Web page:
USask Métis drama professor and Indigenous Storyteller-in-Residence Bruce Sinclair. (Photo: Brittany Carmichael)
USask Métis drama professor and Indigenous Storyteller-in-Residence Bruce Sinclair. (Photo: Brittany Carmichael)

Bruce Sinclair: Adding some dramatic flair to storytelling at USask

The University of Saskatchewan (USask) Library’s third Indigenous Storyteller-in-Residence is Métis theatre artist and teacher Bruce Sinclair.

Sinclair teaches drama to USask students in the Saskatchewan Urban Native Teacher Education Program (SUNTEP), Indian Teacher Education Program (ITEP), and Indigenous Student Achievement Pathways (ISAP), and acts, directs, writes plays and stories, and strives to merge artistic practice with life.

Embarking on a 12-week residency, Sinclair will be the first storyteller in residence to hold this position in person on campus.

“We’re excited to have Professor Sinclair take up this important role in the library,” said Dr. Melissa Just (EdD), dean of the University Library. “The Indigenous Storyteller-in-Residence is a unique opportunity for Indigenous artists to develop their practise in an environment that supports and encourages creative expression. It’s also a significant opportunity for the library and the wider university to hear and learn from Indigenous perspectives through storytelling.”

Sinclair follows poet and author Zoey Roy, who held the position last year, and hip-hop artist Lindsay (Eekwol) Knight, who was the inaugural Storyteller-in-Residence in 2021. Sinclair’s selection as the 2023 Storyteller-in-Residence supports the residency’s aim of creating and delivering opportunities designed to promote intercultural understanding and story-sharing between and among Indigenous and non-Indigenous communities.

“The fact that this is the third consecutive year of this residency speaks to the success of the program, and how important we believe it is to create spaces on campus to engage with Indigenous perspectives,” said Just.

Working from his office in the Murray Library (Room 134), Sinclair will be holding office hours Tuesdays from 9:30 am to 12:30 pm and Wednesdays from 1:30 pm to 4:30 pm. As a student of nehiyawewin (Cree) and Michif languages, Sinclair is always eager to learn and invites everyone at the university to come meet him and share stories with him.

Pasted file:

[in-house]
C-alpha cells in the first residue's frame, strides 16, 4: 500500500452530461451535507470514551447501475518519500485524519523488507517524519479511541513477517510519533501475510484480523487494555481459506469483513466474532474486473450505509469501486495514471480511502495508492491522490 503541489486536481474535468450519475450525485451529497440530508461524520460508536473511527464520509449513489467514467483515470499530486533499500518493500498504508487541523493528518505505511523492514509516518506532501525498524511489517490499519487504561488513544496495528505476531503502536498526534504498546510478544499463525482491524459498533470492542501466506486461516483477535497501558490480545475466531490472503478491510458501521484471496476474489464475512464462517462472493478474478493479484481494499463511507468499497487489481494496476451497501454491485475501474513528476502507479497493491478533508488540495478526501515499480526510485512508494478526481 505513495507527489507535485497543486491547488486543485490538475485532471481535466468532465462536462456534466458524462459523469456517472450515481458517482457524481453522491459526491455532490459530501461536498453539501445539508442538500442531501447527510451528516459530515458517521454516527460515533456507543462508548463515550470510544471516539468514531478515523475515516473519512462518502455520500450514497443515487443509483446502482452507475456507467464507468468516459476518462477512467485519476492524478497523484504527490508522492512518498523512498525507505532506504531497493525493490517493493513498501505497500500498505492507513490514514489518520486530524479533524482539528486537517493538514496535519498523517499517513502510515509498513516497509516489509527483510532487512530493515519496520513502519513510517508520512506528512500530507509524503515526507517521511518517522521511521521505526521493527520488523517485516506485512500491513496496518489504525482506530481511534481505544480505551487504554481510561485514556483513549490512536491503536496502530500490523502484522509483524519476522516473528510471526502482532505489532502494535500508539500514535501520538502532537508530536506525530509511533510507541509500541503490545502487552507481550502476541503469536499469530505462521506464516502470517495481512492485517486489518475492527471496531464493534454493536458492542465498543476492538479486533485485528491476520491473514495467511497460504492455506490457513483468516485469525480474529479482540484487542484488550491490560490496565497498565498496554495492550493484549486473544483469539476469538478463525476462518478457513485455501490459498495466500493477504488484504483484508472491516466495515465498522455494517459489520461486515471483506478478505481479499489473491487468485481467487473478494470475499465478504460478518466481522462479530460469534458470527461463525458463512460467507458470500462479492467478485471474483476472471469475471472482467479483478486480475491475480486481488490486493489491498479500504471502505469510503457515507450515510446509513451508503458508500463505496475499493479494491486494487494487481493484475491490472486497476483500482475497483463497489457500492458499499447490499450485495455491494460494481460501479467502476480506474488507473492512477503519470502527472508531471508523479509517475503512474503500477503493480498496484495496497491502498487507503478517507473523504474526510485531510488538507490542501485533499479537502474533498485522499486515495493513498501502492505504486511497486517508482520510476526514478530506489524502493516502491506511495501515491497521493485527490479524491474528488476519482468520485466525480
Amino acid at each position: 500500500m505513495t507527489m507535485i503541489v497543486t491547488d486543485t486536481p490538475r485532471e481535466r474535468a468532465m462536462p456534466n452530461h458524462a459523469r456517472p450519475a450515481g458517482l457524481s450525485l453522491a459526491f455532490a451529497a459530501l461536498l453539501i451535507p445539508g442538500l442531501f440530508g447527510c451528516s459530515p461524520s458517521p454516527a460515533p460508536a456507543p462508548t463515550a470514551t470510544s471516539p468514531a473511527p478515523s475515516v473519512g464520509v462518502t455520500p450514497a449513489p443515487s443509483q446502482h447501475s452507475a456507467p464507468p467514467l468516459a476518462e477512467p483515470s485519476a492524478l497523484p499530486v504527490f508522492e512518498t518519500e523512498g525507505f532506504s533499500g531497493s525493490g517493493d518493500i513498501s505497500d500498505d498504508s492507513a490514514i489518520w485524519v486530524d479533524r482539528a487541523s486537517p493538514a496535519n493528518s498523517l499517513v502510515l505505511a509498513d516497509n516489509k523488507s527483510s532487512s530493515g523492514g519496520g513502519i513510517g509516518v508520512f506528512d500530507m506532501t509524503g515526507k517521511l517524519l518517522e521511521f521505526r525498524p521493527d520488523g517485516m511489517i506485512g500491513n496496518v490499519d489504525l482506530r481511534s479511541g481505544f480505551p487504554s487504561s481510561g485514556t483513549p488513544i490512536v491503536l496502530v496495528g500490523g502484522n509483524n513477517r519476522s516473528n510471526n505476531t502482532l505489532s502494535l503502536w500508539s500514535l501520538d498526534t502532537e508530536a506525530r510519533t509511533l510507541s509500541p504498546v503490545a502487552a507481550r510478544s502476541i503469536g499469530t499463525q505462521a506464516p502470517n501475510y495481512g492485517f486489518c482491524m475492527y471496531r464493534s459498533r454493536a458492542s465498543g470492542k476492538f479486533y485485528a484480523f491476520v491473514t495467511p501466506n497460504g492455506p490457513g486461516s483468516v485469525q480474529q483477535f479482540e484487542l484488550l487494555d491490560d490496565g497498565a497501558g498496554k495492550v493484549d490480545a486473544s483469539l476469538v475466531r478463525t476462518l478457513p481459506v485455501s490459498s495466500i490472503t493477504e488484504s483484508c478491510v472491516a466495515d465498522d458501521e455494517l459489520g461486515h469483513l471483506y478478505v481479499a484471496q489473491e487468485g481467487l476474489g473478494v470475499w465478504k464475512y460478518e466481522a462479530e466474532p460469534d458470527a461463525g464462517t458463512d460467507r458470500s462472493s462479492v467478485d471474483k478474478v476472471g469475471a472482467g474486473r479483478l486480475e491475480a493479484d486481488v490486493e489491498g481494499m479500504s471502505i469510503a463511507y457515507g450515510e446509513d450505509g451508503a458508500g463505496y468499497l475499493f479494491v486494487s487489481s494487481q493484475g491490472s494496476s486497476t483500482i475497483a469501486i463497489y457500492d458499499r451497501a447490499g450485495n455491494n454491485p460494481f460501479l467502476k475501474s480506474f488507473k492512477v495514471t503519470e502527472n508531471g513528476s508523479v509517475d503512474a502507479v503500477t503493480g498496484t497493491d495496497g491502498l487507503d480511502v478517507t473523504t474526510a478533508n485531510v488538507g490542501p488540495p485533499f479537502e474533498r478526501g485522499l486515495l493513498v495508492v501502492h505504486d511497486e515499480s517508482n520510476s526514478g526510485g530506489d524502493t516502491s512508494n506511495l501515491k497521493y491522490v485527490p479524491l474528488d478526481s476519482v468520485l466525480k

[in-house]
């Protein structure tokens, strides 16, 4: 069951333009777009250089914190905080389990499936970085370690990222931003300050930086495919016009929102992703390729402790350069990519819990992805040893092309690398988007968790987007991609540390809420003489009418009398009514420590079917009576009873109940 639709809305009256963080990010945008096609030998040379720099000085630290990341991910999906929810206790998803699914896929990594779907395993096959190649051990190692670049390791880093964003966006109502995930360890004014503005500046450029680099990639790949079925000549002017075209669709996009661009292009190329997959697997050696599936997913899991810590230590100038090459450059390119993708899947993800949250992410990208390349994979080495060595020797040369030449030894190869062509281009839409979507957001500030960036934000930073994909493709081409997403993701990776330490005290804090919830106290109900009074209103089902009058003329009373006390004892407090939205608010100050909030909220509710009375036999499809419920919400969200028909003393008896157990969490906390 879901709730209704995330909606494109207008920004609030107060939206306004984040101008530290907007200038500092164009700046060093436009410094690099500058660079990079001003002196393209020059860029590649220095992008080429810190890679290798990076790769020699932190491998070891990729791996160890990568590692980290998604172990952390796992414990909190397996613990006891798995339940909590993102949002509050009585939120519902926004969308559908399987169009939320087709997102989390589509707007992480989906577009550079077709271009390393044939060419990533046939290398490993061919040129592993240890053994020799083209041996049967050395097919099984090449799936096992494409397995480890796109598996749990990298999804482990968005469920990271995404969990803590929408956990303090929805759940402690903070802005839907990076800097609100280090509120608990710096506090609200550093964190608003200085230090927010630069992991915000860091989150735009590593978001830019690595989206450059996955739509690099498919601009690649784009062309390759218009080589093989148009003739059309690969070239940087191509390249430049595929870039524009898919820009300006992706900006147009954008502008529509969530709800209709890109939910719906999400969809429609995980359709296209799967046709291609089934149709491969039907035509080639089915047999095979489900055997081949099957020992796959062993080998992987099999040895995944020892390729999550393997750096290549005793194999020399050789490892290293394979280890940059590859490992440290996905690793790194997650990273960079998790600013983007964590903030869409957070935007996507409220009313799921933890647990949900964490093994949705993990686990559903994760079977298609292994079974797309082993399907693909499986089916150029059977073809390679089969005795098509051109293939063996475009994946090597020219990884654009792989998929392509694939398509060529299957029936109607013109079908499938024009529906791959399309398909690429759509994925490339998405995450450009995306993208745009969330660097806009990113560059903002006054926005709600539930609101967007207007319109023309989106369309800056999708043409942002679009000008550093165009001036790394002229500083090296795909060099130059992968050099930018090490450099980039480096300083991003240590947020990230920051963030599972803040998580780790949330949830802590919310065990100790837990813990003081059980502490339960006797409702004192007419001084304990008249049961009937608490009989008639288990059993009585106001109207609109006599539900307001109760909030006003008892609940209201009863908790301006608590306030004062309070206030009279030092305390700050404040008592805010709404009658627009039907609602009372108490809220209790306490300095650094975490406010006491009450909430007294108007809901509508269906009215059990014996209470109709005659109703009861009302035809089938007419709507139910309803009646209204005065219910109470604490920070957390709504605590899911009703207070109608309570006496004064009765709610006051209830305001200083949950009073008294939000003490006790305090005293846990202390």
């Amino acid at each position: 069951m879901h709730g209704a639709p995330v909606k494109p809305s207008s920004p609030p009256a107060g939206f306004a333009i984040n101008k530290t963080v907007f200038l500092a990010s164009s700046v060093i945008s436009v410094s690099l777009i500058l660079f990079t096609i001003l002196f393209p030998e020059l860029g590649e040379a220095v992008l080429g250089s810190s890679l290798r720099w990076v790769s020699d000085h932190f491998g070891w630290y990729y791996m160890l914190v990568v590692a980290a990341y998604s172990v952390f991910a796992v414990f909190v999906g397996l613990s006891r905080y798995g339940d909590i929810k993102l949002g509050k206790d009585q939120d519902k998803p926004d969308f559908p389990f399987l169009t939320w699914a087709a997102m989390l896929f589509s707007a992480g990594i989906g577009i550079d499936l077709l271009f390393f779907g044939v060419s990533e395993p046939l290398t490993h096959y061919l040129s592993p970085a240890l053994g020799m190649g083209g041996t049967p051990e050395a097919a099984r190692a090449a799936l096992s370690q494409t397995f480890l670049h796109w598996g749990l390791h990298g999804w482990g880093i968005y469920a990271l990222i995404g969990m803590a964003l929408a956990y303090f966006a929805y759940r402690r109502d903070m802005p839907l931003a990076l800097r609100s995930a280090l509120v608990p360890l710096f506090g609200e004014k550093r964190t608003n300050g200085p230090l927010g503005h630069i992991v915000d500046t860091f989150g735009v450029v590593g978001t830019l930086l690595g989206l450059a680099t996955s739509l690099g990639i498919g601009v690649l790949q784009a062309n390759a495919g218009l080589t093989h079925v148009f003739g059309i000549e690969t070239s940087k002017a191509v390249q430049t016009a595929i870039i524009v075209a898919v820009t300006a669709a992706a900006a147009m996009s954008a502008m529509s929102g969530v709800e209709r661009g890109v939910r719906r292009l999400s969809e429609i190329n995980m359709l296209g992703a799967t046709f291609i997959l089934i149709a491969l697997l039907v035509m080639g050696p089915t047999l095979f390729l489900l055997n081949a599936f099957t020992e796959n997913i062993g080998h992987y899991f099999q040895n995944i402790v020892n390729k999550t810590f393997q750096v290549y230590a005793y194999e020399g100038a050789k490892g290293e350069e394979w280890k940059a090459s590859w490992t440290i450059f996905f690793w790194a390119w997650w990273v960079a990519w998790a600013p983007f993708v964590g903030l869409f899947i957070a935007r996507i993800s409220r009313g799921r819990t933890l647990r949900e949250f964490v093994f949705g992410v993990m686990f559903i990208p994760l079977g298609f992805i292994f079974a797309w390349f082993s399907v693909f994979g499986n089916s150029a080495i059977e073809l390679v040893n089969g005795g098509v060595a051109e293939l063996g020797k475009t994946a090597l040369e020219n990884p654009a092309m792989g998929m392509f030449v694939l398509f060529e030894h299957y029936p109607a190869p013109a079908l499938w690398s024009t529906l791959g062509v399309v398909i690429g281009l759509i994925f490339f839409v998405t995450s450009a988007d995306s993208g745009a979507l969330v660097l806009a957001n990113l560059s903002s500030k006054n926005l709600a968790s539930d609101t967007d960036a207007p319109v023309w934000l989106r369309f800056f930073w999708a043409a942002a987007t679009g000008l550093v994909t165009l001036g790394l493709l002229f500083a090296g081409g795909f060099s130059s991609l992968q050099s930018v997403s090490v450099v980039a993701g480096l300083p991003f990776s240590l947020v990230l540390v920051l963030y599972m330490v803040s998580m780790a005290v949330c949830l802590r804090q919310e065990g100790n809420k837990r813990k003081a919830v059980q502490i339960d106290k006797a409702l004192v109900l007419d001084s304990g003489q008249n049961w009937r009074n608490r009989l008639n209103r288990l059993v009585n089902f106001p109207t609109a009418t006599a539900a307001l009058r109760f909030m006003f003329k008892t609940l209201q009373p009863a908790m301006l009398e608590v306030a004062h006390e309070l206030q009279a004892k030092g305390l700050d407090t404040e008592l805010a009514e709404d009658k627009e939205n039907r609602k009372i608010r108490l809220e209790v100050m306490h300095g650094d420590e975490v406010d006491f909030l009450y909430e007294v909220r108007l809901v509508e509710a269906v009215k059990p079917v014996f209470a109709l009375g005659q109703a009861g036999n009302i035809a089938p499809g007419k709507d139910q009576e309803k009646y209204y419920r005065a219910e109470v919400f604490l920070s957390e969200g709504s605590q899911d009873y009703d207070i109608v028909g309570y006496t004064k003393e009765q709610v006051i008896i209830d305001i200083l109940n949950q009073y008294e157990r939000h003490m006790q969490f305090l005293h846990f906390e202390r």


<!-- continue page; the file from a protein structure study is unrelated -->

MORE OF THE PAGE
In addition, Sinclair will be hosting weekly Drama Storytelling Sessions in the John Mitchell Building (Room 282) throughout his residency. This workshop is interactive and allows attendees to develop their drama and storytelling skills and welcomes everyone from experienced drama students to newcomers. These sessions include movement, dance and storytelling and creates a safe environment for experimentation and expression.

“As important as stories in our lives, making time for others, to share and hear and learn, for acceptance of many cultures and stories, to teach our children … to actualize and realize the essence of story in our places of education,” Sinclair said about his role as Storyteller-in-Residence.

As the university prepares to celebrate Storyteller Month in February, Sinclair has proposed several initiatives during his residency, including Talking and Listening Circles, Winter Pipon Storytelling, Tipi Gatherings and a variety of music, song, and dance guests. In addition, in partnership with the Saskatoon Public Library, Sinclair will also be sharing stories and his skills at the Dr. Freda Ahenakew Library. The residency culminates in a presentation of a project during the university’s Indigenous Achievement Week in March.

The Indigenous Storyteller-in-Residence is made possible through the generous support of University Library donors, and the programming efforts of the Saskatoon Public Library.

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